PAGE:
Lastly, the groups most unknown factor Japan, will make their fourth consecutive World Cup appearance and will hunting for an elusive semifinals appearance after their failure to get out of the second round in Germany 2006. The Samurai Blue has one of the strongest squads in Asian Football and are winners of three of the last five editions of the AFC Asian Cup. Japan’s supremo, Takeshi Okada, is considered to be one of the finest Japanese coaches in Asia. This is his second stint as international boss after stepping away in 2006. The 53-year-old led the Samurai Blue to their first FIFA World Cup appearance at France in 1998. Japan will play their first World Cup finals without former Italian Serie A and English Premier League midfielder Hidetoshi Nakata, who led Japan in each of the national side’s games at France 1998, Korea/Japan 2002 and Germany 2006 before hanging up his boots at the ripe age of just 29. His replacement will be former Celtic playmaker and free kick maestro Shunsuke Nakamura. The squad is rounded out with another European-based performer, 23-year old midfielder Keisuke Honda. The backline is anchored by 31-year-old defensive veteran and captain Yuji Nakazawa, who with over 90 senior caps to his name is Japan’s third-most capped player of all time.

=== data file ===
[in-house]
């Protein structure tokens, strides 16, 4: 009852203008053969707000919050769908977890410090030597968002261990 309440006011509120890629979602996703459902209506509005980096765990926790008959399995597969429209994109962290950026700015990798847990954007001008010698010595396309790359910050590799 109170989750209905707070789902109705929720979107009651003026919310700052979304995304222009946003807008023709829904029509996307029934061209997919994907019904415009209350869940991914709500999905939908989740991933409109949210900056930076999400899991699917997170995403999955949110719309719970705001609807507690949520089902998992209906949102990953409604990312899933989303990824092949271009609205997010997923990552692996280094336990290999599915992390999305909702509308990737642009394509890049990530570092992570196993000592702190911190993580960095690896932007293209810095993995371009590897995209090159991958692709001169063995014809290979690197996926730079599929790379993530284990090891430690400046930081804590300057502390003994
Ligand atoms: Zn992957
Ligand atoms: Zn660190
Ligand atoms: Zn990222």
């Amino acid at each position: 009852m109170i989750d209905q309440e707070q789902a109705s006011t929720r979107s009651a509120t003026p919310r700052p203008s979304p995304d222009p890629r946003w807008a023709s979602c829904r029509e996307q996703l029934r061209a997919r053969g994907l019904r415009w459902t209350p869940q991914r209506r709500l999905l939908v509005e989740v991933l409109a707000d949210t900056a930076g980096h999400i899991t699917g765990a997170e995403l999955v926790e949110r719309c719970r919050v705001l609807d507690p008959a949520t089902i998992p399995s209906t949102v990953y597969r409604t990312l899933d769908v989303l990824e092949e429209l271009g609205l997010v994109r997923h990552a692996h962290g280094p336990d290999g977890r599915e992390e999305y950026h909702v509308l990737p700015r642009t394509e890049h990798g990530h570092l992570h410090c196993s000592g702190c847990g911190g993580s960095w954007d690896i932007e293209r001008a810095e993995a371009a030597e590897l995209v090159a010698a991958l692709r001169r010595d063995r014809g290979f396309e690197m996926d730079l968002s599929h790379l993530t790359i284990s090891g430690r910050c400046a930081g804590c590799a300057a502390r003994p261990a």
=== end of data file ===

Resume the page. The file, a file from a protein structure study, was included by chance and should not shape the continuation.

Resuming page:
Japan comes to South Africa after a dominating display in Asian Zone qualifying, but we all know that solid results in Asia won’t necessarily translate to World Cup success. The Samurai Blue won four, drew three and lost just one of their eight matches in Group 1.
The Oranje look on paper to have all the necessary ingredients necessary to go far. The will need to work out of the group stage if they are going to make any noise, something they should do quite handily with wins over Japan and Denmark. Should head coach Morten Olsen be spared the injury woes that nearly derailed his side’s qualification campaign, a trip to the second round is possible from the Danes if they can beat Japan and at least draw with the Netherlands. Cameroon are not a side to underestimate and will go as far as striker Samuel Eto’o can take them. But in a group that includes veterans Netherlands, defensive minded Denmark and Asian powerhouse Japan, it will take more than talent and experience to emerge into the second round. For the Samurai Blue to have any chance to equal their 2006 mark, they will need dead-ball specialist Nakamura to make some magic, but it wont be easy filling the boots of the iconic Hidetoshi Nakata. Another early departure is more likely.
Advancing: Netherlands, Denmark